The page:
Despite suffering disappointing defeats in the singles, pairs and fours, Jersey’s lady bowlers could hold their heads high, after putting in some sterling performances against the best of British.
Gaynor Thomas – back on home ground in Wales – and Suzie Dingle took to the green as defending champions in the pairs, and saw their reign come to an end in cruel fashion, as the rub of the green favoured their English opponents.
Val Osmond and Sue Latham, from the Ardagh club in Bristol, took a 7-0 lead over Thomas and Dingle, who hit back with a devastating seven-end sequence, 1-1-1-2-1-3-1, to lead 10-7 after ten ends.
A count of five from the Bristolians on the 12th end changed the course of the game, but the Jersey duo seemed to have weathered the storm when they scored a treble to go into the last end with a one-shot advantage, 16-15.
Good bowling from both leads left everything to be played for, and, when Latham delivered her last bowl it seemed as if an extra end would be required, but her off-target missile somehow clipped an English bowl into the head for a match-winning count of two.
‘I have to say luck was on our side today,’ said Latham, inspecting the scorecard that confirmed she had won, 17-16.
‘I admit it – I missed my line, and got a lucky result.’ What did the Jersey duo think of that? – ‘It was cruel way to lose your title, but that’s bowls,’ said Dingle.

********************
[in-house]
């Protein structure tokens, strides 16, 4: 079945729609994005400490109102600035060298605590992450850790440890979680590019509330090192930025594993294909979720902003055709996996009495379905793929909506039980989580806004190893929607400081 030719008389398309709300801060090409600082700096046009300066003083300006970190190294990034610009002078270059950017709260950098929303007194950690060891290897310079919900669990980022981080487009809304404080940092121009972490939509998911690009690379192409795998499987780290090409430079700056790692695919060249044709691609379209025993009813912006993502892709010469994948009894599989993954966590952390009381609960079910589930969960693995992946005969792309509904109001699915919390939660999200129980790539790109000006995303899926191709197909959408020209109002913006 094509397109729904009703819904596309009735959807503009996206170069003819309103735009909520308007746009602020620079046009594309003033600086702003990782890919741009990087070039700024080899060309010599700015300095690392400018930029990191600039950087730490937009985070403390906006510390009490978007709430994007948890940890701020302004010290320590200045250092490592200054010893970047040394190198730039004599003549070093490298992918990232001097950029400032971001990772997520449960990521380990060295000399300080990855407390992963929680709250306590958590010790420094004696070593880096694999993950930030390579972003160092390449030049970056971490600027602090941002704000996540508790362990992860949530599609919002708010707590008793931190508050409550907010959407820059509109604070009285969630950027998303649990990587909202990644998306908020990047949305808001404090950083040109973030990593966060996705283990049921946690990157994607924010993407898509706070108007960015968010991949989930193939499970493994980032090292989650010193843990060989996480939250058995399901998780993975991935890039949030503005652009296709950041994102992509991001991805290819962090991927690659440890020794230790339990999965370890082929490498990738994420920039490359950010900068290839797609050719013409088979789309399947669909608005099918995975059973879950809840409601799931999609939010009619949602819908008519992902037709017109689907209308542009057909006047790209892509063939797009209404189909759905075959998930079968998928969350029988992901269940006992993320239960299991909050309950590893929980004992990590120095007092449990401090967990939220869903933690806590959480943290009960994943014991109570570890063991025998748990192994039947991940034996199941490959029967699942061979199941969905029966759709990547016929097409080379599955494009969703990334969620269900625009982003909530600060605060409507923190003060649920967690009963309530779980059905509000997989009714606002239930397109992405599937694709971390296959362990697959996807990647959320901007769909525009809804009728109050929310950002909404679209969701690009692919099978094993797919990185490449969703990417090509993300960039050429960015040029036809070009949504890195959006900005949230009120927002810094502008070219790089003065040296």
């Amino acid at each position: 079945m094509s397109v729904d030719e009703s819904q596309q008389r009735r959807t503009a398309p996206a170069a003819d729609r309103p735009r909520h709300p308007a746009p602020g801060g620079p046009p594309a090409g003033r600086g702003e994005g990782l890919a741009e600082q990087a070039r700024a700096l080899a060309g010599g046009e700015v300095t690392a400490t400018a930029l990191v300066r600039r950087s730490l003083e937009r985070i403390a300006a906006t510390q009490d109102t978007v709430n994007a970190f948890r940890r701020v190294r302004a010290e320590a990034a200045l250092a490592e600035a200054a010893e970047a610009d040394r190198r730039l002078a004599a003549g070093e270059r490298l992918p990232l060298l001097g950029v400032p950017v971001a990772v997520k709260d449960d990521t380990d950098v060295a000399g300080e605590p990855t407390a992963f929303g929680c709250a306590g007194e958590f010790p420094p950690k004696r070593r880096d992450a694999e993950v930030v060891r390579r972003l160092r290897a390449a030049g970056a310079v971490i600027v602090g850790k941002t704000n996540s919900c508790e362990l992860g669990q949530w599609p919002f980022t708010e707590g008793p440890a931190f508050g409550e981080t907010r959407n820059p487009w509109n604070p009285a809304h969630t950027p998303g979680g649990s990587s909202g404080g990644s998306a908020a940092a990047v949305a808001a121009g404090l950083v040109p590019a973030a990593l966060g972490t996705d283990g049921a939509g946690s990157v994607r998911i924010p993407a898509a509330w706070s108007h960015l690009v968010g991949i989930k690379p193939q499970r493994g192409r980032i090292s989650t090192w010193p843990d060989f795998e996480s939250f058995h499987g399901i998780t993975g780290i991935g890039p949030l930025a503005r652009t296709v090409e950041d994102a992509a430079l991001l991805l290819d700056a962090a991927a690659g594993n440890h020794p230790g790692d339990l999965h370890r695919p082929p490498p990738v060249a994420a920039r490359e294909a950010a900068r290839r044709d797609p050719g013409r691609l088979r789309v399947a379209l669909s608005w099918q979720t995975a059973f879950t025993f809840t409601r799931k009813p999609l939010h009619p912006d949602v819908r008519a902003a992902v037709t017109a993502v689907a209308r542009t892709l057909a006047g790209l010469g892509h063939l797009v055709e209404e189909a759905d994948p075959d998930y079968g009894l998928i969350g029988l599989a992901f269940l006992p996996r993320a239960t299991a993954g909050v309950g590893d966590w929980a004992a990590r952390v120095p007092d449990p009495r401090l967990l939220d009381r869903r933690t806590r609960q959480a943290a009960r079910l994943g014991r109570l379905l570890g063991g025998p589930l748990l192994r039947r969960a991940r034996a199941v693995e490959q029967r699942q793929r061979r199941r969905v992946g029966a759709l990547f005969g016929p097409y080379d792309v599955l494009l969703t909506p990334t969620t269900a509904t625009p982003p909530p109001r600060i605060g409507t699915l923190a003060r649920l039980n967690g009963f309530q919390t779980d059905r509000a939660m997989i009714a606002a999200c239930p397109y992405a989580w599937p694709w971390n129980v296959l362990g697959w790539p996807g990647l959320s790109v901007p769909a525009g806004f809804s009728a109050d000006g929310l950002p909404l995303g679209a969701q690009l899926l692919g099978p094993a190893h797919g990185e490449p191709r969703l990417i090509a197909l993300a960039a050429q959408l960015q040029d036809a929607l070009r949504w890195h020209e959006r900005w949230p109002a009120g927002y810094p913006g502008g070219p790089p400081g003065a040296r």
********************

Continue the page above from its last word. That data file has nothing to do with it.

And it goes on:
‘It just shows what can happen if you reach the head – at least you give yourself a chance!’ Thomas and Dingle had no time to drown their sorrows – they were required back in action in the fours semi finals, where they came face to face with the English quartet who were making life difficult for the organisers.
Lynne Whitehead, Jean Baker and Pat Oliver were also engaged in the triples, and were on the green for at least ten hours yesterday, but, with Pauline Marples at second, provided Jersey with a stern test.
In a low-scoring encounter, Tracey O’Connor, Katie Quémard, Thomas and Dingle matched the England champions every step of the way, and the final 14-9 scoreline shows that only 23 shots were scored in 18 ends.
Jersey led 5-2 after five, but England were 9-5 in front after 11, and a great finish was guaranteed when there was only one shot separating the teams with three ends left to play.
England finished with a single, a double and another single, but Dingle defiantly killed the last end, and forced a replay before signing the card.
‘I really enjoyed that,’ said Katie Quemard, daughter of Jersey bowls star Alan Quémard, who was experiencing her first taste of international bowls, and acquitted herself well.
Only eight weeks ago, she gave birth to a baby son, Casey, presenting AQ with a grandson.
Her partner Lee Nixon is another key figure in the Island’s bowling ambitions.
Sue Noel, Jersey’s singles representative, trailed local heroine Kathy Pearce for most of their singles semi final, but took the lead at 18-17 for the first time after 21 ends, but Pearce responded predictably, scoring a double and two singles to win 21-18.
As far as Jersey’s prospects are concerned, however, the day’s honours belonged to Allen, O’Neill and Bisson, who scorched into a 14-1 lead against the Scottish triples champions, and held on patiently to win, 18-8.
Bisson, who has already won the British singles and pairs titles, is determined to add the triples title to her impressive haul.
In today’s final, the Jersey trio face the winner of this morning’s clash between England and Wales.